Congratulations to Darby Karchut!

Gideon'sSPearfinalcoverflat (2)Congratulations to our author Darby Karchut!

Her novel, Gideon’s Spear, sequel to Finn Finnegan, just took home a 2014 International Readers’ Favorite Bronze Medal Award  in the Children-Preteen category. We are so proud of you!

To check out Darby’s story behind the story of Finn and his adventures click here.

And don’t forget to check out the third book in the series, The Hound at the Gate.houndatthegate-web

 

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The Story behind the Story: Our author Darby Karchut and the inspiration behind the Adventures of Finn MacCullen

Authors are thieves. We pinch ideas from whatever source we can, and certainly, without remorse. Except we call it inspiration. Influenced by. A variation on a theme. Sure. Okay. I’ll go with that. For, in truth, there really is nothing new under the sun. (I totally pilfered that.)

 

While it is quite obvious that the Adventures of Finn MacCullen series is based on Celtic mythology, some readers may also notice how much of the hero’s journey is reflected in the books as well. Like so many writers, especially writers of fantasy, I have been influenced by Joseph Campbell’s pivotal work, The Hero’s Journey. It was the part where the hero meets up with his mentor, and who travels alongside, teaching and instructing his young protégé, that has always fired my imagination. Obi-Wan Kenobi and young Luke Skywalker; Professor Dumbledore and Harry Potter; Ranger Halt and Will; Gandalf and just about everyone in the Fellowship are all great examples.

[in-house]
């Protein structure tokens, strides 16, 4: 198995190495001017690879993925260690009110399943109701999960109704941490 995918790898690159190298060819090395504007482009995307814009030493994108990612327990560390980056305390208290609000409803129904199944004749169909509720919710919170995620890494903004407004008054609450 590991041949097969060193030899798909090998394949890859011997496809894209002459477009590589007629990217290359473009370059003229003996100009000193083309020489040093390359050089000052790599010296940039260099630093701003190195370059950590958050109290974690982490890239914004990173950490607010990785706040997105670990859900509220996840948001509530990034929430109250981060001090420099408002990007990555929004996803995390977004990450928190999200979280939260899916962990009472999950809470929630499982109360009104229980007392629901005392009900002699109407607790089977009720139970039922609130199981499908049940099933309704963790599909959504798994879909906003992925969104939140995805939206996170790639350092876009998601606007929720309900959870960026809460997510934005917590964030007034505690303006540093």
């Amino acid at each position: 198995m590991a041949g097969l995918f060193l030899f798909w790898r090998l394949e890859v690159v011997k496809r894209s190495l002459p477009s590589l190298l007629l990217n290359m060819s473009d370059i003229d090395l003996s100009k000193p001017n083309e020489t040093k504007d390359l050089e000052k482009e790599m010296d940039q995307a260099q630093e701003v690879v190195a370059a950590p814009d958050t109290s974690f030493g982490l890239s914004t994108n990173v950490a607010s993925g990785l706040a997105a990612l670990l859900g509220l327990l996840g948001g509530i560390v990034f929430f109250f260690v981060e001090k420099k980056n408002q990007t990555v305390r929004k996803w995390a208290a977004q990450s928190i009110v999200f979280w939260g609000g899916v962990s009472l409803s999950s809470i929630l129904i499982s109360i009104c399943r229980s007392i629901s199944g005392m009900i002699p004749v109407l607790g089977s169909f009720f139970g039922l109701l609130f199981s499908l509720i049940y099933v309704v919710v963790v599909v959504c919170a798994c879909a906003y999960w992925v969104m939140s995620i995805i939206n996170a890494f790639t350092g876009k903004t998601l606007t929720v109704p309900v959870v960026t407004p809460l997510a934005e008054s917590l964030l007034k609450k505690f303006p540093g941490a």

I decided in my Adventures of Finn MacCullen series to focus on young Finn’s apprenticeship under the tutelage of the Knight, Gideon Lir. You see, I have often thought that this was such an important phase in the hero’s journey; the relationship that will shape so much of the protagonist’s personality. Which was a blast to write, as I could explore not only Finn’s coming-of-age, but also the developing “father/son” relationship between the two.

 

Taking the basic concept of the hero’s journey, I overlaid some of the characters and stories from Celtic mythology, a culture I have long been fascinated with. That fascination was fueled by a trip to Ireland in 2011. What follows is a brief listing that I have included in the Author’s Notes in the back of each book:

 

Finnegan MacCullen: My protagonist is based loosely on the Irish legend of Finn McCool or Fionn mac Cumhail. This story cycle, called The Boyhood Deeds of Fionn mac Cumhail, follows the adventures of Finn as he grows from boy to legendary warrior.

 

Lir: The warrior-father from The Children of Lir story cycle. All I really took from that cycle was the name Lir. However, Gideon’s name is a nod to the legendary Welsh figure Gwydion. That character was a warrior, but also a bit of a trickster. I took that trait and gave Gideon a sarcastic bent.

 

Mac Roth: A friend and strong right arm to one of the early kings of Ireland. A fitting name for Gideon’s old friend and avuncular figure to Finn.

 

Scáthach: A formidable warrior and instructor of the young heroes. She trained many a famous figure from Celtic mythology, including the legendary warrior, Cúchulainne. “Cu-Chulainne,” by the way, means “The Hound of Culain.” He is often referred to as the Achilles of Celtic mythology.

 

Rath: A fortified ringfort. Ruins of raths can still be found scattered throughout Ireland. And, yes, is another word for Ruler or King.

 

warp spasm: This, too is a part of Celtic lore. This battle frenzy gave warriors extra strength and speed and helped them ignore injuries until after the conflict.

 

torc: A neck ring made from strands of metal twisted together. Most are open-ended at the front and were worn as a sign of nobility and high social status. Many examples of these have been found in European Bronze Age graves and burial sites.

 

deadnettle: A plant used as a curative tea amongst various peoples in northern Europe and the British isles.

 

Amandán: Mythical Irish and Scottish figures which are said to reside in fairy mounds. They are feared because it is believed their touch (called the fairy stroke or poc sidhe) is said to cause paralysis or death.